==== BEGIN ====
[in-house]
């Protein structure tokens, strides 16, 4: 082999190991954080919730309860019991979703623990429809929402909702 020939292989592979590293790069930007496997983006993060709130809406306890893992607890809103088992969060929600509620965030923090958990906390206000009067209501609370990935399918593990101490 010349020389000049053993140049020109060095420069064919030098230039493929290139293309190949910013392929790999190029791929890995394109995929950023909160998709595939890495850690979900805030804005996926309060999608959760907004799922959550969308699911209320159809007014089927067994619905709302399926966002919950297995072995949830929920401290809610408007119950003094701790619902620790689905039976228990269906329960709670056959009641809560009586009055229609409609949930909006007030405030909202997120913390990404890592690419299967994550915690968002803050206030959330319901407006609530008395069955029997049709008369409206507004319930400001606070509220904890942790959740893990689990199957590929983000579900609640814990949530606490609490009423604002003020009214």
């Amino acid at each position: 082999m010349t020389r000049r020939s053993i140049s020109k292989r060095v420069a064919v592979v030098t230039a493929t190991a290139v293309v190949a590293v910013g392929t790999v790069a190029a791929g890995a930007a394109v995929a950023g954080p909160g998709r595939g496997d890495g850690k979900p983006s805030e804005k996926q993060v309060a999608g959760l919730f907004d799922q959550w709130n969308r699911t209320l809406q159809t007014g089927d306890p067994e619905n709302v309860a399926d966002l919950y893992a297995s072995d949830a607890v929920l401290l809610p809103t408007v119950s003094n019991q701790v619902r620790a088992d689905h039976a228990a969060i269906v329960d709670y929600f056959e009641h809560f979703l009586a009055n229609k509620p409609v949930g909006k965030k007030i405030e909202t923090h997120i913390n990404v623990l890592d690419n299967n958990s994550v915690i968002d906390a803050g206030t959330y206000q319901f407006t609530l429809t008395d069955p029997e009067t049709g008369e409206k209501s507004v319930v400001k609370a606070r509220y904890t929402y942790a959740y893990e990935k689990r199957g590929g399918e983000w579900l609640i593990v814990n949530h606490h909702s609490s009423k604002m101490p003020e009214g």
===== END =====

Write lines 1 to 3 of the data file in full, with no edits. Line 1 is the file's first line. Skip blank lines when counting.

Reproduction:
[in-house]
């Protein structure tokens, strides 16, 4: 082999190991954080919730309860019991979703623990429809929402909702 020939292989592979590293790069930007496997983006993060709130809406306890893992607890809103088992969060929600509620965030923090958990906390206000009067209501609370990935399918593990101490 010349020389000049053993140049020109060095420069064919030098230039493929290139293309190949910013392929790999190029791929890995394109995929950023909160998709595939890495850690979900805030804005996926309060999608959760907004799922959550969308699911209320159809007014089927067994619905709302399926966002919950297995072995949830929920401290809610408007119950003094701790619902620790689905039976228990269906329960709670056959009641809560009586009055229609409609949930909006007030405030909202997120913390990404890592690419299967994550915690968002803050206030959330319901407006609530008395069955029997049709008369409206507004319930400001606070509220904890942790959740893990689990199957590929983000579900609640814990949530606490609490009423604002003020009214």
């Amino acid at each position: 082999m010349t020389r000049r020939s053993i140049s020109k292989r060095v420069a064919v592979v030098t230039a493929t190991a290139v293309v190949a590293v910013g392929t790999v790069a190029a791929g890995a930007a394109v995929a950023g954080p909160g998709r595939g496997d890495g850690k979900p983006s805030e804005k996926q993060v309060a999608g959760l919730f907004d799922q959550w709130n969308r699911t209320l809406q159809t007014g089927d306890p067994e619905n709302v309860a399926d966002l919950y893992a297995s072995d949830a607890v929920l401290l809610p809103t408007v119950s003094n019991q701790v619902r620790a088992d689905h039976a228990a969060i269906v329960d709670y929600f056959e009641h809560f979703l009586a009055n229609k509620p409609v949930g909006k965030k007030i405030e909202t923090h997120i913390n990404v623990l890592d690419n299967n958990s994550v915690i968002d906390a803050g206030t959330y206000q319901f407006t609530l429809t008395d069955p029997e009067t049709g008369e409206k209501s507004v319930v400001k609370a606070r509220y904890t929402y942790a959740y893990e990935k689990r199957g590929g399918e983000w579900l609640i593990v814990n949530h606490h909702s609490s009423k604002m101490p003020e009214g």